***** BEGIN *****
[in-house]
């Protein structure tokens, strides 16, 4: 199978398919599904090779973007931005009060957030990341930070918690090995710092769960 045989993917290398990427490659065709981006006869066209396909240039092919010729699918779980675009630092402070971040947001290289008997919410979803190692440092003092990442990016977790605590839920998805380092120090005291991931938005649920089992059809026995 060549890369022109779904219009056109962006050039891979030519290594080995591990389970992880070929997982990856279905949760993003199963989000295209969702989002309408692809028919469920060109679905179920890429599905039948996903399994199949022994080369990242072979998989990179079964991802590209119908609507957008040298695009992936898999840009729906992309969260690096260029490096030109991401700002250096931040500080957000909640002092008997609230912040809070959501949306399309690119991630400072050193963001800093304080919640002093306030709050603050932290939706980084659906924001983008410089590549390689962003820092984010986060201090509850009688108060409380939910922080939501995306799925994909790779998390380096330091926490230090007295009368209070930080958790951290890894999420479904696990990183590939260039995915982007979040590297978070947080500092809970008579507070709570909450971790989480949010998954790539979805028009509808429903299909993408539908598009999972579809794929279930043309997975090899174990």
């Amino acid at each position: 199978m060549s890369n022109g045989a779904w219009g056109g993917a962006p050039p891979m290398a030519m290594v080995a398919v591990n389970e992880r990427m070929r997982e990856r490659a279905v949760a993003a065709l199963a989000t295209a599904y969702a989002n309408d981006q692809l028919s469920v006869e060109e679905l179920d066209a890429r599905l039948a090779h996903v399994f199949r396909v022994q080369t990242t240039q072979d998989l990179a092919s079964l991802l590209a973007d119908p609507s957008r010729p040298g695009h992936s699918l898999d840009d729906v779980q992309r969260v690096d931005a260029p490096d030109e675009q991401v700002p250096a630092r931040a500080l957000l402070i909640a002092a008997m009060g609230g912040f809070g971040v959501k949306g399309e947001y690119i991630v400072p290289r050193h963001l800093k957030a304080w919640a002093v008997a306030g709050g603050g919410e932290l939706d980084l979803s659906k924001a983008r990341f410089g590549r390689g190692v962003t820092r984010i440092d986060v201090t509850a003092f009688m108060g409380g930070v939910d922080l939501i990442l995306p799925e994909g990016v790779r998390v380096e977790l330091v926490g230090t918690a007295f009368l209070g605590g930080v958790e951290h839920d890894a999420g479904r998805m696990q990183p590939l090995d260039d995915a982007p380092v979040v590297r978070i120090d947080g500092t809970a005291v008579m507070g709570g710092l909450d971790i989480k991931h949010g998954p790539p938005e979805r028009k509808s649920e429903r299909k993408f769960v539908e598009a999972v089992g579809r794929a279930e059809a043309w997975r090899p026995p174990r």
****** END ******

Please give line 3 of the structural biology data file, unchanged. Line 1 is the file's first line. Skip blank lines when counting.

């Amino acid at each position: 199978m060549s890369n022109g045989a779904w219009g056109g993917a962006p050039p891979m290398a030519m290594v080995a398919v591990n389970e992880r990427m070929r997982e990856r490659a279905v949760a993003a065709l199963a989000t295209a599904y969702a989002n309408d981006q692809l028919s469920v006869e060109e679905l179920d066209a890429r599905l039948a090779h996903v399994f199949r396909v022994q080369t990242t240039q072979d998989l990179a092919s079964l991802l590209a973007d119908p609507s957008r010729p040298g695009h992936s699918l898999d840009d729906v779980q992309r969260v690096d931005a260029p490096d030109e675009q991401v700002p250096a630092r931040a500080l957000l402070i909640a002092a008997m009060g609230g912040f809070g971040v959501k949306g399309e947001y690119i991630v400072p290289r050193h963001l800093k957030a304080w919640a002093v008997a306030g709050g603050g919410e932290l939706d980084l979803s659906k924001a983008r990341f410089g590549r390689g190692v962003t820092r984010i440092d986060v201090t509850a003092f009688m108060g409380g930070v939910d922080l939501i990442l995306p799925e994909g990016v790779r998390v380096e977790l330091v926490g230090t918690a007295f009368l209070g605590g930080v958790e951290h839920d890894a999420g479904r998805m696990q990183p590939l090995d260039d995915a982007p380092v979040v590297r978070i120090d947080g500092t809970a005291v008579m507070g709570g710092l909450d971790i989480k991931h949010g998954p790539p938005e979805r028009k509808s649920e429903r299909k993408f769960v539908e598009a999972v089992g579809r794929a279930e059809a043309w997975r090899p026995p174990r």